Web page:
ACSI – US Army Assistant Chief of Staff, Intelligence

US Army Intelligence

ACSI Assistant Chief Staff, Intelligence USA

Lt. Col. William B. Rose

NARA ACSI Records 1940-1964 :

G-2 homepage:

C. Covert Testing on Human Subjects by

Military Intelligence Groups – LSD:

The two projects involving the operational use of LSD


were apparently approved by the Army Assistant Chief of Staff for Intelligence

(General Willems) on December 7, 1960.

This verbal approval came in the course of a briefing on previous drug programs

and on the planned field experimentation.

There is no record of written approval being issued by the ACSI

to authorize these specific projects until January 1961,

 and there is no record of any specific knowledge or approval

by the Secretary of the Army.

On February 4, 1963, Major General C. F. Leonard, Army ACSI,

forwarded a copy of the

THIRD CHANCE Trip Report to Army Chief of Staff, General Early Wheeler.

Wheeler had apparently requested a copy on February 2.

The report was routed through a General Hamlett.

While this report included background on the origins of the LSD tests,

it appears that General Wheeler may

only have read the conclusion and recommendations.

The office memorandum accompanying the Trip Report bears Wheeler’s initials.
5. Termination of Testing

On April 10, 1963, a briefing was held in the ACSI’s office

on the results of Projects THIRD CHANCE

and DERBY HAT. Both SPT’s concluded that more field testing

was required before LSD could be utilized

as an integral aid to counterintelligence interrogations.

During the presentation of the DERBY HAT results,

General Leonard (Deputy ACSI) directed

that no further field testing be undertaken.

After this meeting the ACSI sent a letter to the Commanding General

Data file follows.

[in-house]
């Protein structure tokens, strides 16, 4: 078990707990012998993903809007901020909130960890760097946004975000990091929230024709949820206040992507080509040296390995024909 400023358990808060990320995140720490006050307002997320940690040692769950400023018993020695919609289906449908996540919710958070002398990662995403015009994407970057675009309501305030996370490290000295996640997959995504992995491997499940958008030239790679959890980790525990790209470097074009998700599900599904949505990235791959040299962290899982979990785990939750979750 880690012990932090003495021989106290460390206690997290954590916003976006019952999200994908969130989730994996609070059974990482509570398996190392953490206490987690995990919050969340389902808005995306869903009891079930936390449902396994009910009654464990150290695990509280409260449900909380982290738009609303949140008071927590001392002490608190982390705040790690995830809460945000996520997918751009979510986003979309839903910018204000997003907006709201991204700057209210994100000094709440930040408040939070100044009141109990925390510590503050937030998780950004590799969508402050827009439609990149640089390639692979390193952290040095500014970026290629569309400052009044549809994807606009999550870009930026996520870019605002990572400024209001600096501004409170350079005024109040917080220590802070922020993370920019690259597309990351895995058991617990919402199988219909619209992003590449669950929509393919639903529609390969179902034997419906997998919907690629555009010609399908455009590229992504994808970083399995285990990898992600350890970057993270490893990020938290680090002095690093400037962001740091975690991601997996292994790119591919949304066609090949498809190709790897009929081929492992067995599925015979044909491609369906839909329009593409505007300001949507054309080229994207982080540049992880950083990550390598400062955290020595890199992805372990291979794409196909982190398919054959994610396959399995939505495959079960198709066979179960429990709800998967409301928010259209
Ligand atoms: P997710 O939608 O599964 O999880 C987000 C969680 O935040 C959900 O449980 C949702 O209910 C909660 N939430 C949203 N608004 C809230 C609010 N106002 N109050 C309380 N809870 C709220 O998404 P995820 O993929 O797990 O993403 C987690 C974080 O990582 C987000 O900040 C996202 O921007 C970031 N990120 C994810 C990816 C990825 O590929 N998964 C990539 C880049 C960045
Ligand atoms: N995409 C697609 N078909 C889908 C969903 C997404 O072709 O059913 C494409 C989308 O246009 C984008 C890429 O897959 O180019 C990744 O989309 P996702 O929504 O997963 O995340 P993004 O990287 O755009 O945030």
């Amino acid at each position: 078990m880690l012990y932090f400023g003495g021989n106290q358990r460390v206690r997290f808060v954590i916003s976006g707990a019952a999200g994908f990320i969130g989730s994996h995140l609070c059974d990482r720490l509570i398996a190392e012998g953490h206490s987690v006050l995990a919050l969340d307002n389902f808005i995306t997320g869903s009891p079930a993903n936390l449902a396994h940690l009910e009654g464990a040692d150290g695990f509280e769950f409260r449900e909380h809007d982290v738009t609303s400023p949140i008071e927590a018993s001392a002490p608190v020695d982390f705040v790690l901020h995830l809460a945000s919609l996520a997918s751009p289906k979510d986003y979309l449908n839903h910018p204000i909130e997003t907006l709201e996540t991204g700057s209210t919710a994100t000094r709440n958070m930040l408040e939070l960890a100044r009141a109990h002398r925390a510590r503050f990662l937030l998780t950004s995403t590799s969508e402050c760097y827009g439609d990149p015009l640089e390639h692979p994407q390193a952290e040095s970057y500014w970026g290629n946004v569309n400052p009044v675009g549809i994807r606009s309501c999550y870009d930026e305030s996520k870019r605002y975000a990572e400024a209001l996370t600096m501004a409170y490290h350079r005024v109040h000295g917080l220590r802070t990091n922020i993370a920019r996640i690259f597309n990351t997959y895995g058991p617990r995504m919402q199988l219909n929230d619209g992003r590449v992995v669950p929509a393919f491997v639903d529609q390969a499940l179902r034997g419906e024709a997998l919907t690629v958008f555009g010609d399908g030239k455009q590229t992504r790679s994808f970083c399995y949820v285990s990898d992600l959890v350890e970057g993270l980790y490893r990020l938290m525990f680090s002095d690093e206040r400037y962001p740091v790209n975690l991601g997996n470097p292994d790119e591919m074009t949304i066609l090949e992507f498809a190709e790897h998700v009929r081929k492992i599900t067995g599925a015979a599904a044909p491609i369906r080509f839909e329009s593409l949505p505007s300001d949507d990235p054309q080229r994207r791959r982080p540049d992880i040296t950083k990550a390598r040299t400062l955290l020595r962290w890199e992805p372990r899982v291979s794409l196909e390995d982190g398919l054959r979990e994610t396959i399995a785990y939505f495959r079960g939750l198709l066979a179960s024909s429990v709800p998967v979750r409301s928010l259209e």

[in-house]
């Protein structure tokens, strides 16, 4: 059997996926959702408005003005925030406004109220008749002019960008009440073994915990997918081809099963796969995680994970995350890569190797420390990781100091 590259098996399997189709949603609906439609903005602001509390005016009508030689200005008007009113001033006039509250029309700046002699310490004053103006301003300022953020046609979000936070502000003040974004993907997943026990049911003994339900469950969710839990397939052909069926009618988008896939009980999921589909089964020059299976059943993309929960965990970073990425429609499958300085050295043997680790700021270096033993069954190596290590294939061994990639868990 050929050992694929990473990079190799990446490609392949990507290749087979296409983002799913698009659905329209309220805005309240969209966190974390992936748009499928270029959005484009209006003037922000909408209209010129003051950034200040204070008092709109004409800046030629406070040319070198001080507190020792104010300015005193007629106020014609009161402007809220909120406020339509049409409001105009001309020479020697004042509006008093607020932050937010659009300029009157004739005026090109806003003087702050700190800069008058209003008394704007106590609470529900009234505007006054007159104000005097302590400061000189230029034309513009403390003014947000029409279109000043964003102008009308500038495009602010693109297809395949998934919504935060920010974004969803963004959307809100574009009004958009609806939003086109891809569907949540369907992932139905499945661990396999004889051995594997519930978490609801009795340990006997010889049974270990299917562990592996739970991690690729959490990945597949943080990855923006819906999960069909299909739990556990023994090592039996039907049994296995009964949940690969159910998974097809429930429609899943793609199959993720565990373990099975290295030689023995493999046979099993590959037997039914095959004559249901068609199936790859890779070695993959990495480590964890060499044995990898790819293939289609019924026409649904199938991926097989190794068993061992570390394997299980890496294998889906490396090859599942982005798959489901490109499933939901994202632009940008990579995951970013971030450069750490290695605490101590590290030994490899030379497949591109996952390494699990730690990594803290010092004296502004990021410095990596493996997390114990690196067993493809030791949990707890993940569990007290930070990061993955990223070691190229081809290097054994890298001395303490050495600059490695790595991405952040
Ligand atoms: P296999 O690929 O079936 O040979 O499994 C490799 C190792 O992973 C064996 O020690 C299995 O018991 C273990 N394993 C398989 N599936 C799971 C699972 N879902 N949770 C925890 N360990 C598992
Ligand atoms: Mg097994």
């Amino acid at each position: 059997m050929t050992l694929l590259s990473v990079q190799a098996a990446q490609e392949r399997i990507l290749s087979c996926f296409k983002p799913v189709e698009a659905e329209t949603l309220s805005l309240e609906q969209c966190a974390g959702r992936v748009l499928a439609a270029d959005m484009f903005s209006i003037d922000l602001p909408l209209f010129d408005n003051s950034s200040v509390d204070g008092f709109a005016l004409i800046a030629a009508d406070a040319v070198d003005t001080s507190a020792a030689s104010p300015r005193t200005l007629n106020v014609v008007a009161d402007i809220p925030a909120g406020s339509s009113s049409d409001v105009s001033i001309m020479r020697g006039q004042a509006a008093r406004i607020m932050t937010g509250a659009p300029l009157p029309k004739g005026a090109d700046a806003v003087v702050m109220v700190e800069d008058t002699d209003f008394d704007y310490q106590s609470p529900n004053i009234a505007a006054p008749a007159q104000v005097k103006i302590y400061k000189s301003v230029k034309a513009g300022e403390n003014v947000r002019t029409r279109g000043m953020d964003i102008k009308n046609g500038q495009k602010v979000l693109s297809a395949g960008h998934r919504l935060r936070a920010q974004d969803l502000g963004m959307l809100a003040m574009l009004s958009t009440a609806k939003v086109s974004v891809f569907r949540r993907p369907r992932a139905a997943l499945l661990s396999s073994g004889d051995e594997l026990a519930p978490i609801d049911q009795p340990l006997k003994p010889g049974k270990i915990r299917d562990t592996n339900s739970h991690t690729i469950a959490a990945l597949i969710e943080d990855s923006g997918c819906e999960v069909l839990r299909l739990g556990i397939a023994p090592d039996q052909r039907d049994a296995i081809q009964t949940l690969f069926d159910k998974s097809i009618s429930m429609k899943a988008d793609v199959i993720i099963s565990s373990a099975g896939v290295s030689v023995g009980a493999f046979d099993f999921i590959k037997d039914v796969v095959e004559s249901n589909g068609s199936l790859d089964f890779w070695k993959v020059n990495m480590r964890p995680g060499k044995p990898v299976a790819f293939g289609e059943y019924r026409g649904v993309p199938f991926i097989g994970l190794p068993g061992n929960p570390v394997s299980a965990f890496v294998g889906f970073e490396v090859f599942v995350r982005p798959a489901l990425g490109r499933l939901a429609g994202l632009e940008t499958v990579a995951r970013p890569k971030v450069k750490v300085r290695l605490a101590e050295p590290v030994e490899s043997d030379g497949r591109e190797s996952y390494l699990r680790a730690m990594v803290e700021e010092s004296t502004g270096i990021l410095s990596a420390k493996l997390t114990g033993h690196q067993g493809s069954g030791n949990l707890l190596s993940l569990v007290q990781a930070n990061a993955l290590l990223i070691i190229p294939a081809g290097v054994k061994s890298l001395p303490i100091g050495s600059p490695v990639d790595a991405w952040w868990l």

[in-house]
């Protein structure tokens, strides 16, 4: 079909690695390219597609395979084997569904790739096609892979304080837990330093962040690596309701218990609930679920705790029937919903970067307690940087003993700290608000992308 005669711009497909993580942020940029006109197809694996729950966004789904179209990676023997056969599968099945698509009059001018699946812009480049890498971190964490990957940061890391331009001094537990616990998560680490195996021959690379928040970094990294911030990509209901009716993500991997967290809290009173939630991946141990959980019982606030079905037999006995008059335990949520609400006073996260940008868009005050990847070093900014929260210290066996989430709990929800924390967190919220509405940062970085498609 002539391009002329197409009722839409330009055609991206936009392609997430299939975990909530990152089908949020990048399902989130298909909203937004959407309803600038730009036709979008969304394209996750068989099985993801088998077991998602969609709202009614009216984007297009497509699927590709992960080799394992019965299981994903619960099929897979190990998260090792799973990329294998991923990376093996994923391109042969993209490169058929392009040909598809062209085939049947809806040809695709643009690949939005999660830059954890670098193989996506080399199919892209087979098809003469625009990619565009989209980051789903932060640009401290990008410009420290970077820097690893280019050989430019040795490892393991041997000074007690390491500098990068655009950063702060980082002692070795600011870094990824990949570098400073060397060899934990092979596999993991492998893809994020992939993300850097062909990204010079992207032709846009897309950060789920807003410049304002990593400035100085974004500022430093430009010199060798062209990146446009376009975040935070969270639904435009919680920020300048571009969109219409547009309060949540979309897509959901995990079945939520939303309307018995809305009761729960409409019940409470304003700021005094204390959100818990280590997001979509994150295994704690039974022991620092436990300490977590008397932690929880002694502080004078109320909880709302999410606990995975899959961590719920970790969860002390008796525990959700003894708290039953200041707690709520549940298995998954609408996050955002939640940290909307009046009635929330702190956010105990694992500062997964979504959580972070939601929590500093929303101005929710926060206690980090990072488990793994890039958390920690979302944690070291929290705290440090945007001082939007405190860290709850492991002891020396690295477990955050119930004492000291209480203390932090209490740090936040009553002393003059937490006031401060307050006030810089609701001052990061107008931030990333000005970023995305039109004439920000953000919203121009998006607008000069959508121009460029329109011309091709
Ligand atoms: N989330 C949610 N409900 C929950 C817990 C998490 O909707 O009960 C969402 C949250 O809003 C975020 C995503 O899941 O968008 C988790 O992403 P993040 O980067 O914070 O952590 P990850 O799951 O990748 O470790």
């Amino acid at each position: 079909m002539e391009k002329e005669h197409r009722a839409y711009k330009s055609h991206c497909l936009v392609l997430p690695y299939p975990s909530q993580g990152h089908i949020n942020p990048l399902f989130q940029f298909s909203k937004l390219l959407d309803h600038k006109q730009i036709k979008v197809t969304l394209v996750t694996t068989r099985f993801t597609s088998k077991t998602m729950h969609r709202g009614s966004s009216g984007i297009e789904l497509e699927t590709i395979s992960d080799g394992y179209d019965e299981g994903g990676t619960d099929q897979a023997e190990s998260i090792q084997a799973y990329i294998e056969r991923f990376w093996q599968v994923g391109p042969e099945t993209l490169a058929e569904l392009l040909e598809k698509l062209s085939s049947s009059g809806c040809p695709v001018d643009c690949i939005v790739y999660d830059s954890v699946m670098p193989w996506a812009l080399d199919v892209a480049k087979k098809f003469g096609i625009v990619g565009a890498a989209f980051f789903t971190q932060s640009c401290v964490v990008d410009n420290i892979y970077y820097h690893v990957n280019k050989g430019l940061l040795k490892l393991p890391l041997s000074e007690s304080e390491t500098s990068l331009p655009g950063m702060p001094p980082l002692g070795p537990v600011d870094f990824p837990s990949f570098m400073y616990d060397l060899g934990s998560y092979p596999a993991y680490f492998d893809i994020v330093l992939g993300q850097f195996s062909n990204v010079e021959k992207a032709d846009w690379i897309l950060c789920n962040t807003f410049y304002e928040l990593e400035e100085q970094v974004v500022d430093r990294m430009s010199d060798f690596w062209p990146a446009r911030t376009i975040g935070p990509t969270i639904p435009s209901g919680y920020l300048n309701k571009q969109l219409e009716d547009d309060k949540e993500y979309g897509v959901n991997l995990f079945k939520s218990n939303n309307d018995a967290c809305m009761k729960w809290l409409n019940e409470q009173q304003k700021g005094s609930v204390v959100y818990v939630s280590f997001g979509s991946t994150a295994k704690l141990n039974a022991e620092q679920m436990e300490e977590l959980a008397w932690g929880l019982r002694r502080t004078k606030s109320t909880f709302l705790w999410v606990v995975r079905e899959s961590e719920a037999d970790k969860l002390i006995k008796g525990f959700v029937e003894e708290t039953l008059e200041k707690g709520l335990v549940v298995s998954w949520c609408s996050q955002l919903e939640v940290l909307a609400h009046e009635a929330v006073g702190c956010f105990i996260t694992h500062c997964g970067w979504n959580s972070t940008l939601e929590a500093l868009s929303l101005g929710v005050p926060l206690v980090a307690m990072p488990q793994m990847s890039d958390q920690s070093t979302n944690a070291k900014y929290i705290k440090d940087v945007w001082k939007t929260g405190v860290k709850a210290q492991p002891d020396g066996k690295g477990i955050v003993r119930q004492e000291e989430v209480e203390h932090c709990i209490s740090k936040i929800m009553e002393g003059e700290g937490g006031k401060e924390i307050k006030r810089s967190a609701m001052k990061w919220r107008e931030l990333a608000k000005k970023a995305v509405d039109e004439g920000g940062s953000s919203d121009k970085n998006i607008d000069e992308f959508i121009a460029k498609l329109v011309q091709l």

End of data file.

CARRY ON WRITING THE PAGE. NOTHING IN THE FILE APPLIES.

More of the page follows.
of the Army Combat Developments

Command (CDC) requesting that he review THIRD CHANCE

and DERBY HAT and “make a net evaluation

concerning the adoption of EA 1729 for future use as an effective

and profitable aid in counterintelligence

interrogations.”  On the same day the ACSI requested

that the CDC Commander revise regulation

FM 30-17 to read in part:

. . . in no instance will drugs be used as an aid to interrogations

in counterintelligence or security

operations without prior permission of the Department of the Army.

Requests to use drugs as an

investigative aid will be forwarded through intelligence channels

to the OACSI, DA, for approval. . . .’

Medical research has established that information obtained

through the use of these drugs

is unreliable and invalid. . . .

It is considered that DA [Army] approval

must be a prerequisite for use of such drugs

because of the moral, legal, medical and political problems

inherent in their use

for intelligence purposes.

The subsequent adoption of this regulation marked the effective

termination of field testing of LSD by the Army.

The official termination date of these testing programs is rather unclear,

but a later ACSI memo indicates that it may have occurred in September of 1963.

On the 19th of that month a meeting was held

between Dr. Van Sims (Edgewood Arsenal),

Major Clovis (Chemical Research Laboratory), and ACSI representatives

(General Deholm and Colonel Schmidt).

“As a result of this conference a determination

was made to suspend the program and any further activity

pending a more profitable and suitable use.”

US Army Assistant Chief of Staff, Intelligence Records,+Intelligence&hl=en&gl=us&pid=bl&srcid=ADGEESgy6T39ln2VnTNNgkh59cQLw900Wnbwv8pwRkfg2NPWqwMXESBcOPL_ydHtYxi9ytncHmhvx1NVjf7UPKgOw3pRcJgS7h7jsoNQRS0PB48-2VYQBysENxcLGPsOA5Zn4ex2ipAx&sig=AHIEtbTE2y0X7NdRVnnqVFznLlVT7iH98A





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